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"Pathway to death?"

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Ed Lumley

on 8 October 2013

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Transcript of "Pathway to death?"

The LCP
Jess Hemingway & Ed Lumley
"Pathway to death?"
#4 Communication
In the News
Norman Lamb
15th October 2012
Outline
1. What is the LCP?
2. "Read all about it!"
3. Timeline of articles
4. Key concerns:




8. Conclusion
14th October 2012
Liverpool Care Pathway
Developed at the Liverpool and Broadgreen Royal Hospitals 1990's

To improve care of the dying in the last hours/ days of life

A complex intervention for the mutual decision making and organisation of care given to those in their last hours or days of life
AIM:
LCP:
WHAT:
a) Consent?
b) Predicting end of life
c) Financial incentives
d) Communication
‘However, as we have seen, there have been too many cases where patients were put on the pathway without a proper explanation or their families being involved. This is simply unacceptable.’
MP Norman Lamb
Readily available
Information
Powerlessness
Vulnerability
}


MDT approach
Advance planning
SMART goals
Regular contact
Determine whether any further medications and tests would be helpful

Maximise patient comfort

Decide whether artificial fluids should be given, when a patient has stopped being able to eat or drink

Whole patient care i.e. cater for patient’s spiritual or religious needs
1)


2)

3)



4)
1) Patients being subjected to invasive
testing and treatment that offered
no chance of preventing death

2) Causing unnecessary pain and
suffering by needlessly prolonging
life
1990's
#1 Consent
#2 Can we predict
end of life?
#3 Financial intensives for LCP
#4 Communication
#2 Predicting end-of-life
#1 Consent
Caregiver does NOT have to obtain legal consent

But must be acting in PATIENT'S BEST INTEREST

Consent of relatives is not required, however they should be informed.



If views conflict with medical decision:
2nd opinion
Court of protection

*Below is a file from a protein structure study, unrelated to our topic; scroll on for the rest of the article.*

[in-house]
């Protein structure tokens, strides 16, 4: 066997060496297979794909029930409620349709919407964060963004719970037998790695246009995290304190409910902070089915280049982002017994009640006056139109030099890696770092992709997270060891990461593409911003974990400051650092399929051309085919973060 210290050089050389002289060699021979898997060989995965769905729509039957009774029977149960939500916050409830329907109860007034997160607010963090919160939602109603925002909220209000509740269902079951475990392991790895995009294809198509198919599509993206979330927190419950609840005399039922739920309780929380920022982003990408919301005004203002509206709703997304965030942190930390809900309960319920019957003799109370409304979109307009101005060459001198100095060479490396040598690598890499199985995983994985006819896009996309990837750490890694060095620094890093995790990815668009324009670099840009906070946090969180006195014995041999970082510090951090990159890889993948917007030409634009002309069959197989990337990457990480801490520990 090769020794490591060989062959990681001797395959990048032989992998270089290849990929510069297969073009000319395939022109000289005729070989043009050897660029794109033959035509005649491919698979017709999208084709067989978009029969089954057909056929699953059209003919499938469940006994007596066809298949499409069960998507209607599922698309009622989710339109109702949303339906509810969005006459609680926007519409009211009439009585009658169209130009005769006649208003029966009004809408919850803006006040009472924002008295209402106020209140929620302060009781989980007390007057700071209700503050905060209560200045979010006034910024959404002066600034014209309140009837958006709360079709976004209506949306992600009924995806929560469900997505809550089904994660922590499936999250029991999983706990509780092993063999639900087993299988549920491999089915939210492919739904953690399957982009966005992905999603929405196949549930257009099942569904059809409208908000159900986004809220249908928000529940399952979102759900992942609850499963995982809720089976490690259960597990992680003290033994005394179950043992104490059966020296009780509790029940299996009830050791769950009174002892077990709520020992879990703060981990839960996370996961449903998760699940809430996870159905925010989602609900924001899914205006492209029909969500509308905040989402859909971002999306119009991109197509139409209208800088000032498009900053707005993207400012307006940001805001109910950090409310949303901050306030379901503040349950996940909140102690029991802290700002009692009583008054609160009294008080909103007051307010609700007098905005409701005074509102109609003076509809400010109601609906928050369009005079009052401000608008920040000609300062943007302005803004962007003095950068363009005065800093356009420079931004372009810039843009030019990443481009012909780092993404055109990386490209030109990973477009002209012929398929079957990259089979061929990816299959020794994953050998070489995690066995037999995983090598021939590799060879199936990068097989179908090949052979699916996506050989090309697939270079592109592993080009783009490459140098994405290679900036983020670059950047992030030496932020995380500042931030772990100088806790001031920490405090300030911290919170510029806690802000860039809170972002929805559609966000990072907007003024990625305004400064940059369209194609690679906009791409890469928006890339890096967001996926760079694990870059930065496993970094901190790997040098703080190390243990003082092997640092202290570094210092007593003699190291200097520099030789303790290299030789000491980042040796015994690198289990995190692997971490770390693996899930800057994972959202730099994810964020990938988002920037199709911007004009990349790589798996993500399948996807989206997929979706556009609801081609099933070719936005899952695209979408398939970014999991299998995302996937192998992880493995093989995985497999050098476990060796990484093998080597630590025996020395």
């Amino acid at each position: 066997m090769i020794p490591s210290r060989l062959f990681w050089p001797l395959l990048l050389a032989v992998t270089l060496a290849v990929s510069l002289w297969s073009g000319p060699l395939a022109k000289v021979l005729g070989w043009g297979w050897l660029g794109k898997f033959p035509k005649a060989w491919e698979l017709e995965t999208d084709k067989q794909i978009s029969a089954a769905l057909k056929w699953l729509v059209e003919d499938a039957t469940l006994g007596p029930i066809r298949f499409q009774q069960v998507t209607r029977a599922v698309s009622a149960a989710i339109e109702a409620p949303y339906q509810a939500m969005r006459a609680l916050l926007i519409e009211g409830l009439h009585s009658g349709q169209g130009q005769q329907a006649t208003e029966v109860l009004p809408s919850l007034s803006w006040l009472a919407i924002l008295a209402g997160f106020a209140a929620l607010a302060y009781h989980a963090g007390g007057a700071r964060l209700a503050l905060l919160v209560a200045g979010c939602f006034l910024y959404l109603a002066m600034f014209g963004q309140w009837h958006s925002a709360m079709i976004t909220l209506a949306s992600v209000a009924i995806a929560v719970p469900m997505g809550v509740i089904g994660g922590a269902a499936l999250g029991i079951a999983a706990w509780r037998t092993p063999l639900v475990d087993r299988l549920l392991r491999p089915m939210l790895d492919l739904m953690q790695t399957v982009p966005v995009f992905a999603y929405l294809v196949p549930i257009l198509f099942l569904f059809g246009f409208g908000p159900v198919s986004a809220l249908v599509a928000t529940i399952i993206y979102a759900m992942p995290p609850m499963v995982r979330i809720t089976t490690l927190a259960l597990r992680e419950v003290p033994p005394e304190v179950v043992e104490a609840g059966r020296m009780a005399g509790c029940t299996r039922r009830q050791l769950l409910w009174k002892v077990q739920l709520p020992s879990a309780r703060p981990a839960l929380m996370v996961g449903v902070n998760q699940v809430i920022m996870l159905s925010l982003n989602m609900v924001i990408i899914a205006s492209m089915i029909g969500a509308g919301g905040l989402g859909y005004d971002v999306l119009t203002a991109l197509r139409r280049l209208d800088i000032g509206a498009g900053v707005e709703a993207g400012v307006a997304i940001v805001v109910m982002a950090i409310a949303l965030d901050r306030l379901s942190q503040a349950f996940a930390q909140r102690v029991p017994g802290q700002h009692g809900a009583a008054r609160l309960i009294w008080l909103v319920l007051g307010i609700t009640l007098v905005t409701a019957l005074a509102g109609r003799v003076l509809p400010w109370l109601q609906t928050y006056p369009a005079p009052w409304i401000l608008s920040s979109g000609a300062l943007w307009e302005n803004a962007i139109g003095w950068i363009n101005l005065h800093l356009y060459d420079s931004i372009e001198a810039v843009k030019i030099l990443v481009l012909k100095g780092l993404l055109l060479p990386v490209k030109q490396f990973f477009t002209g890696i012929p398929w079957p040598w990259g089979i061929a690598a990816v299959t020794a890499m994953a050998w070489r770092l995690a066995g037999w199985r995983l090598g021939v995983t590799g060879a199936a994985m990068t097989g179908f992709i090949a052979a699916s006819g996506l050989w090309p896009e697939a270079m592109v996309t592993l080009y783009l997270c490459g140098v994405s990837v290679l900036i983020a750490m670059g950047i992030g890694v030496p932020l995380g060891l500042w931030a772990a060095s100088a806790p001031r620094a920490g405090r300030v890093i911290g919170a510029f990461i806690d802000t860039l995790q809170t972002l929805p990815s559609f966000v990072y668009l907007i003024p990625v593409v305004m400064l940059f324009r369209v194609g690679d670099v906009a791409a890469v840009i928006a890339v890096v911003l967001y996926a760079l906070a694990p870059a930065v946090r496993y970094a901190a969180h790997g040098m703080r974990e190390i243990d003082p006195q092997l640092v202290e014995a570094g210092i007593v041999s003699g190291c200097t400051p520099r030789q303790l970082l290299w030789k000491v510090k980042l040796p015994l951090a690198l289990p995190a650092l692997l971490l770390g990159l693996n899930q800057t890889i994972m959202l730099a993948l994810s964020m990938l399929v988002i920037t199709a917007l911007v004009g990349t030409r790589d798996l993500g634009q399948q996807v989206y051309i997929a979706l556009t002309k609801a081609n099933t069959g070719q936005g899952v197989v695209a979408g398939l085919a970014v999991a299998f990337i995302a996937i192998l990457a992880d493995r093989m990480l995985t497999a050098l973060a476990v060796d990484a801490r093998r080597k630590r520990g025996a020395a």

There should NEVER be an occasion when a relative or carer who is named as the main contact is not informed when a diagnosis that the person is dying has been made
“Uncertainty is an integral part of dying. There are occasions when a patient who is thought to be dying lives longer than expected and vice versa. A second opinion or the support of a palliative care team may be required”
Autonomy : Confidentiality : Capacity
#3 Financial Incentives
financial incentives for LCP since 2009
Conclusions
Communication is the Key!
Timeline
450k deaths in NHS per year
180k deaths on LCP

=29% of NHS deaths
29%
71%
LCP
non-LCP
Factors deciding LCP initiation:
Pressure on beds
Difficulty with nursing
Confused patients
Difficult-to-manage elderly patients

"Financial incentives for such high risk decisions is
dangerous"

"It an assisted death pathway rather than
a care pathway"
Prof. Patrick Pullacino
A patient can be taken off the LCP at any time!

Palliative care physicians should be involved at an early stage to facilitate appropriate diagnosis, prognosis and communication to the patients
'Given the fact that the diagnosis of impending death is such a subjective one, putting a financial incentive into the mix is really not a good idea and it could sway the decision-making process.'
£30m
£308k
for a trust that met annual LCP targets
LCP is designed to make patients feel comfortable during their final hours/days of life

It requires MDT input

Communication is essential to its success

It is an emotive and politically charged topic that warrants sensitivity, compassion and careful consideration.
Who?
Payments made by the "Commissioning for Quality and Innovation” (CQUIN)
Anyone who is within 2 days or hours of dying.






Can assess all patients nearing the end of their life with the "Holistic Common Assessment"


Instead of treating the underlying patholgy with the aim of halting disease progression, care is focussed on comfort and symptom control.

Symptomatic treatment of:
Pain
Agitation
Respiratory tract secretions
N&V
SOB
Background information and assessment
Preferences
Physical needs
Social and occupational needs
Psychological well-being
Spiritual well-being and life goals
Aims
Individual case management
Capacity
Spiritual Needs & Expectations
Uncertainity of death
Hope
Prognosis
Communication
Best Interests
Reporting bias
Full transcript